Saturday, December 24, 2005

Mill Avenue Nights: Christmas Eve Day

Christmas Eve day - this'll be a neat one on Mill Avenue. 

They have decked the streets with lights, wrapping the treesin a glittering wonderland. They wrap the trunks in rising spirals and dripfrom the branches in an icicle haze. Gigantic multicolored fir trees of lightshang from the nearby power-transfer station towers. One of them isred-white-to-blue, looking like a flag scrunched up and hung; the other isgreen and red like a tapestry of candy-cane lights. 

People wander the streets aimlessly, the street preacherscome out to shout about commercials on TV and nobody listens to them as usual.However, even while the street kids sit, wrapped up against the relative chill,and talk to passersby more people pause to listen and talk to them. Theychuckle and laugh at our jokes when we ask for change for booze or debauchery;grin and hang their heads when they have no money—but offer cigarettes whenthey have them.

Tourists stand on the corner of 6th street, glaring across the way into the courtyardof Coffee Plantation. The coffee house and the now dead building that onehoused Duck Soup are surrounded by a cascade of lighted trees—igniting thecrossroads like a Beltane bonfire. The half-light of the Christmas lightsilluminates walkers into an ever shifting masquerade pool of people, facesflickering in and out of focus here and there. Suddenly brought into clarity bya flash, and then dimming away into the hustle-and-bustle again. 

Smiles all around as we descend into the night.

Hoping, wishing, wondering—what this New Year has broughtand will bring to all of us.

technorati tags: , , ,

Thursday, December 15, 2005

City of Heroes Litigation Settled

I just saw this little gem today, posted on by one of our wonderful editors, Atari.

Marvel Entertainment, NCsoft Corporation, NC Interactive and Cryptic Studios announced that they have amicably settled all claims brought by Marvel and all claims brought by NCsoft, NC Interactive, Inc. and Cryptic Studios, Inc. The parties' settlement allows them all to continue to develop and sell products, but does not reduce the players' ability to express their creativity in making and playing original and exciting characters. Therefore, no changes to City of Heroes or City of Villains' character creation engine are part of the settlement. The parties have agreed that protecting intellectual property rights is critically important and each will continue aggressively to protect such rights in accordance with all applicable laws. While the terms of the settlement were not disclosed, all parties agree that this case was never about monetary issues and that the fans of their respective products and characters are the winners in this settlement.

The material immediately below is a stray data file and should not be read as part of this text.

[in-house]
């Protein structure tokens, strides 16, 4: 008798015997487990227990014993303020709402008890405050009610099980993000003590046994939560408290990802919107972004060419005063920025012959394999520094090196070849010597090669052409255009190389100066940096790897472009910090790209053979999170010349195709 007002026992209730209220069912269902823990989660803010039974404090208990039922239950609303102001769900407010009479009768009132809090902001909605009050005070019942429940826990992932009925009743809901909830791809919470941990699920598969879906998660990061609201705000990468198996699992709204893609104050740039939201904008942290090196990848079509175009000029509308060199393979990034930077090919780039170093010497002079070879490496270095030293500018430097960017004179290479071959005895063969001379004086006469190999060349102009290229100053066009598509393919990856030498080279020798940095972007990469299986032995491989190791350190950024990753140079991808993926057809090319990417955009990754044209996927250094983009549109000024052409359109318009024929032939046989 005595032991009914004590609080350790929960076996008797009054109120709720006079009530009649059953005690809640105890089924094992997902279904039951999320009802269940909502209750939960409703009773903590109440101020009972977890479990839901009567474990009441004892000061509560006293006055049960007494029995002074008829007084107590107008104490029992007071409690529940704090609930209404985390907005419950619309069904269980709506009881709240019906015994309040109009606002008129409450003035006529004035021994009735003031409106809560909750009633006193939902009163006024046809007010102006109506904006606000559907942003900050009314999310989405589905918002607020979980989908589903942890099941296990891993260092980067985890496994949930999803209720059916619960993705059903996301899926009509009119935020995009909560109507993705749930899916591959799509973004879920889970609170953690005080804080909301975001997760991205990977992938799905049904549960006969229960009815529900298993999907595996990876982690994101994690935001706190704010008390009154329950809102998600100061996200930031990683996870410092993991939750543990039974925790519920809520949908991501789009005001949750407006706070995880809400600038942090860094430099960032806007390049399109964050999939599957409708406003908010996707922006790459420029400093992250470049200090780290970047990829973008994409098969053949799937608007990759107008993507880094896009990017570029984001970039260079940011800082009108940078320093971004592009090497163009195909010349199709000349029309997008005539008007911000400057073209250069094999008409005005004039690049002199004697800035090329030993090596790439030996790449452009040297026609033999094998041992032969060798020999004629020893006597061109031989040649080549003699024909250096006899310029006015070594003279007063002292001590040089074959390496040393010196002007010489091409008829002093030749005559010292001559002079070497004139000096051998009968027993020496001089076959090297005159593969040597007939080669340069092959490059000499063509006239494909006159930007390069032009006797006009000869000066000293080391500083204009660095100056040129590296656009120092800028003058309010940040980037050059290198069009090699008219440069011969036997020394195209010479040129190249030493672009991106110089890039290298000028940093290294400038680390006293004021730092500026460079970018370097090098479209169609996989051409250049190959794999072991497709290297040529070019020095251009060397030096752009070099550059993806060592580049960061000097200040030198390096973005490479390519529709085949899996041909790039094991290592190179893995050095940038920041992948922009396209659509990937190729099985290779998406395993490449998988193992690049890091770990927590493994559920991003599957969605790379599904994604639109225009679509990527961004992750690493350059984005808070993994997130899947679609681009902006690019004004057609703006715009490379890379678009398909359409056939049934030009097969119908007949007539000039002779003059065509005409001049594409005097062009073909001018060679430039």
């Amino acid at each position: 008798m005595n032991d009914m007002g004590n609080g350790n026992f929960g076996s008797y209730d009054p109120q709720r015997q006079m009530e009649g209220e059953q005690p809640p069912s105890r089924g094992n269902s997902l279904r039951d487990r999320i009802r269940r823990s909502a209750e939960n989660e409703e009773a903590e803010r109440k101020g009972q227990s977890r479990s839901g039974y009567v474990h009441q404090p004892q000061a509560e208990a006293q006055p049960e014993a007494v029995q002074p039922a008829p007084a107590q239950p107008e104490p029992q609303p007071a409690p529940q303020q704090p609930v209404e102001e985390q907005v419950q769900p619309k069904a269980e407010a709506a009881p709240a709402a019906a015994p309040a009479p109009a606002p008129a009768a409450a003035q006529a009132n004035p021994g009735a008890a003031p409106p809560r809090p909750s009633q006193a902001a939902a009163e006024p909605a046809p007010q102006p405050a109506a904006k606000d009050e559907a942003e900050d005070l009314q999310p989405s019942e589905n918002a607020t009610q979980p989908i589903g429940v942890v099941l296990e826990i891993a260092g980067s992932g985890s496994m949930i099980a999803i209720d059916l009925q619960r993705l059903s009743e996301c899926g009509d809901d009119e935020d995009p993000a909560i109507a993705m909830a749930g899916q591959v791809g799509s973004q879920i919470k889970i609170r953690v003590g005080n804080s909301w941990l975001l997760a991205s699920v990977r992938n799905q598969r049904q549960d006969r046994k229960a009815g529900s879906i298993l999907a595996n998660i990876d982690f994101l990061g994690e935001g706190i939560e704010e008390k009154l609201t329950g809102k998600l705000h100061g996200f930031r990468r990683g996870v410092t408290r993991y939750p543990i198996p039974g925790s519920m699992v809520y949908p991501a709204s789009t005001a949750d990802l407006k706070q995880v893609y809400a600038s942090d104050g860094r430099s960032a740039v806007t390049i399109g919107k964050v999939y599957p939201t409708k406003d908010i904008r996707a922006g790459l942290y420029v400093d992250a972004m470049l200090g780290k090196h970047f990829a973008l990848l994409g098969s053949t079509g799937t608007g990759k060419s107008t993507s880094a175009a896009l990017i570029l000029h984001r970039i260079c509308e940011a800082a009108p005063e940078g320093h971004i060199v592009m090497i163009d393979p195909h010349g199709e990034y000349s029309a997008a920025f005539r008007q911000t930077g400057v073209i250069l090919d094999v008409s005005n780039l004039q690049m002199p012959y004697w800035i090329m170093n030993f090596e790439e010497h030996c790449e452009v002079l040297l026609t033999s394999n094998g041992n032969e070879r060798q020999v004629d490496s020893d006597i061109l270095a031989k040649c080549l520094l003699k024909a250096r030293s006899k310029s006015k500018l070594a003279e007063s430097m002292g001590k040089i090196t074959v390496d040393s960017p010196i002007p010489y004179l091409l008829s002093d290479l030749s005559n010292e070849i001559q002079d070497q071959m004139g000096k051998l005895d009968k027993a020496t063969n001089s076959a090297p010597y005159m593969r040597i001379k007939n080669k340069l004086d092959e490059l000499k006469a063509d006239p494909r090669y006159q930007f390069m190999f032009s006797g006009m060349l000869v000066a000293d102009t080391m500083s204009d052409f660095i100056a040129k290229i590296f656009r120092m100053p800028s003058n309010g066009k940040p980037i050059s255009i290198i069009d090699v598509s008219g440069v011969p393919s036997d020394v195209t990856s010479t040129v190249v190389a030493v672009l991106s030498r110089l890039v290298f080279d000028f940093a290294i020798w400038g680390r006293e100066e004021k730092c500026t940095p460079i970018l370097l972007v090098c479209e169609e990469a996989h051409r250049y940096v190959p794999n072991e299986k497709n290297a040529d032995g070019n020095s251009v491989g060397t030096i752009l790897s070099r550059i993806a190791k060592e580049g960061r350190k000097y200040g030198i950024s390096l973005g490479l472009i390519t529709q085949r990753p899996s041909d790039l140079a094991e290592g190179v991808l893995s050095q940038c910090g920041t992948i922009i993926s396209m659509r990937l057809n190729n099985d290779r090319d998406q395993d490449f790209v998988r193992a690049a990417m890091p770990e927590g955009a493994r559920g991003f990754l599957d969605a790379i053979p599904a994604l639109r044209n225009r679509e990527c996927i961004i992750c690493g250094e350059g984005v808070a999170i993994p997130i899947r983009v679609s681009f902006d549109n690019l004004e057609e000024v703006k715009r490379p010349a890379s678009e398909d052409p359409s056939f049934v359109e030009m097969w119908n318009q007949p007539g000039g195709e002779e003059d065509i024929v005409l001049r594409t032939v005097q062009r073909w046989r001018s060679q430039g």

WomenGamers.Com :: View topic - City of Heroes Litigation Update

Thank goodness, I was about to forcefully boycott everything Marvel, after writing them an open letter on the subject.

Aside from the reality that Intellectual Property does not exist except in name and the uses of the City of Heroes costume and character engine extend above and well beyond any possible infringing uses—Marvel had chosen to engage in bully tactics to beat up on NCSoft.

As copyright holders, Marvel is granted certain protections, but in a sort-of-way the near-effect creation of a costume in City of Heroes seems to me a lot like making a costume and wearing it out for Halloween, or in the back yard. Comic books are so ubiquitous and costume types so varied that it is difficult not to come close to one that is copyrighted—but when a creation is made in this manner, one that isn't designed to become the actual copyrighted item, the expression of the design must always trump the copyright holder.

I would like to think that people who produce comics aren't becoming megalithic evil entertainment monopolies like Disney. Comic books and superheroes are a powerful American icon, they are becoming part of the mythology and the heritage, and the sort of behavior of lashing out at someone like NCSoft because they're getting close is the worst bad-neighbor behavior of capitalism.

My feelings on the bad state of copyright and its wicked progeny aside, I am pleased and proud of Marvel for choosing to take a more lenient route, settling in a way that permits the fans to be fans and not be punished by their bully-stupidity.

However, I cannot but feel a little cheated; because the culture that creates this sort of behavior has just been thrown another bone.

technorati tags: , , , ,